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For a long time, the existence of Leaky Gut was almost like a conspiracy among mainstream physicians, adopted primarily by professionals in the natural and alternative medicine space. However, it has slowly been gaining traction over the years and researchers are starting to investigate its role in gut health. Since Leaky Gut is not well understood, it is not an official medical diagnosis. In this article, we will briefly dissect the science behind Leaky Gut.

A Healthy Gut

The gastrointestinal tract is made up of cells which are tightly held together by tight junctions which work together to maintain the structural integrity of the cells. On top of these cells is a layer of mucus which protects the intestinal wall from digestive enzymes, food residue and bacteria in the gut. Gut bacteria is located above the mucus layer in the gut, this is known as the gut microbiota. The role of the gut microbiota is to assist in nutrient metabolism, protecting against pathogens and support the structural integrity of the mucosal barrier in the gut.

Together they maintain the structural integrity of the gastrointestinal tract to ensure no bacteria, toxins and undigested food particles “leak” out of the gut and into the blood stream. If something goes wrong, then there is a risk of developing increased intestinal permeability or “Leaky Gut”.

What Might Cause Leaky Gut?

  1. A protein called zonulin has been found to weaken tight junctions when overstimulated, making the gut more prone to leakage. Zonulin is believed to be stimulated by gluten and certain types of bacteria.
  2. High levels of inflammatory markers may also contribute to Leaky Gut or make it worse. Wide spread inflammation might take place after some gut contents leak out and the body responds by releasing chemicals as a defence mechanism. Inflammation may also be stimulated by a change in the gut microbiota and deficiencies in some nutrients such as vitamin D, vitamin A and zinc.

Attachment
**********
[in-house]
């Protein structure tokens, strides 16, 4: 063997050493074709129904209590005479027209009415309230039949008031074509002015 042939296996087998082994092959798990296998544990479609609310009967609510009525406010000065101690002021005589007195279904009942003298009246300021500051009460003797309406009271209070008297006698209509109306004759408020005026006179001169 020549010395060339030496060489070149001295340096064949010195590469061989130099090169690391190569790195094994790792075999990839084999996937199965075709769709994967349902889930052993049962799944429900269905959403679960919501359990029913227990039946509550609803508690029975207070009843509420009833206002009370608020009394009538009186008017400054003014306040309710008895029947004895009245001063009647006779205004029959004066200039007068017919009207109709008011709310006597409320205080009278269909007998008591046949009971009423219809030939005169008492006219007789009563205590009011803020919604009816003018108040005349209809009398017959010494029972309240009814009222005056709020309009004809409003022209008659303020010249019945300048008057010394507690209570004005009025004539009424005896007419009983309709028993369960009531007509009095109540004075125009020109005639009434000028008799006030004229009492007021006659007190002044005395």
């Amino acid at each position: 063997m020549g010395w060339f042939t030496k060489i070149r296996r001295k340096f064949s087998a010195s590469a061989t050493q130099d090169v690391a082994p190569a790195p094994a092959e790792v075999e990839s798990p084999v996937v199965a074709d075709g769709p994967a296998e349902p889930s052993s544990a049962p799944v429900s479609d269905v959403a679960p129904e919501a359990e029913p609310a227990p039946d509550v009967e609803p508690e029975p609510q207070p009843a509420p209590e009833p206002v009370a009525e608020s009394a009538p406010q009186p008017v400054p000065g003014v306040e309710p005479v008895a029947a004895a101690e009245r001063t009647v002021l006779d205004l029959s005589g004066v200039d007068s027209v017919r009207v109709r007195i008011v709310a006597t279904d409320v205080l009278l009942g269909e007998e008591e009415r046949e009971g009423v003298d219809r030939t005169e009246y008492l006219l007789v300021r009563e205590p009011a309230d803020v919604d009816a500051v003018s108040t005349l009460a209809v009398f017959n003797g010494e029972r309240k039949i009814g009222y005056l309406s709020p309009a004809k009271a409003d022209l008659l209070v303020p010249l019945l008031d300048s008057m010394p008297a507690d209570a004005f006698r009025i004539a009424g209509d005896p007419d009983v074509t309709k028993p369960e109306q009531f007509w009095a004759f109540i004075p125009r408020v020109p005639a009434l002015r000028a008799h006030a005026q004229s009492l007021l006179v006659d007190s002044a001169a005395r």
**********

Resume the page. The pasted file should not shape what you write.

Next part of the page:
3. An imbalance of microorganisms in the gut may increase the number of bad bacteria which can signal the release of inflammatory markers which may cause increased permeability. The gut microbiota can be altered by various factors such as excessive antibiotic use, chronic stress, infections, caesarean delivery and a poor diet.
  4. Excessive alcohol intake has been linked to the disruption of tight junctions and changes to the diversity of gut bacteria.
  5. It is believed that excessive use of Non-Steroidal Anti-Inflammatory Drugs (NSAIDs) such as ibuprofen or aspirin can damage the surface of the intestinal wall. NSAIDs promote the generation of reactive oxygen species and inhibit the production of a molecule which regulates intestinal blood flow, mucus secretion and protects the intestinal wall.

Consequences of Leaky Gut

Currently, it is not clear if Leaky Gut is a symptom or the cause of disease. It has been associated with a few conditions such as Coeliac disease, Type 1 Diabetes, Crohn’s disease, Irritable Bowel Syndrome (IBS) and food allergies.

Tips to Minimise the Potential Onset of Leaky Gut

  • Choose foods rich in fibre which support the growth of good bacteria such as wholegrain breads and cereals, fruits and vegetables, nuts.
  • Add probiotics rich foods to your diet which can improve gut health such as sourdough bread, yoghurt, tempeh, sauerkraut and kefir.
  • Limit intake of refined carbohydrates, saturated fats, processed foods which negatively influence diversity of the gut microbiota and increase inflammation.
  • Avoid excessive consumption of alcohol.
  • Limit used of NSAID medications and speak to your Doctor if you would like to discuss an alternative medication.

This article was written by Accredited Practising Dietitian, Fatima Hallal. Fatima completed her Master of Nutrition and Dietetics at the University of Canberra in 2018. Fatima is a regular contributor to The Gut Health Dietitian site.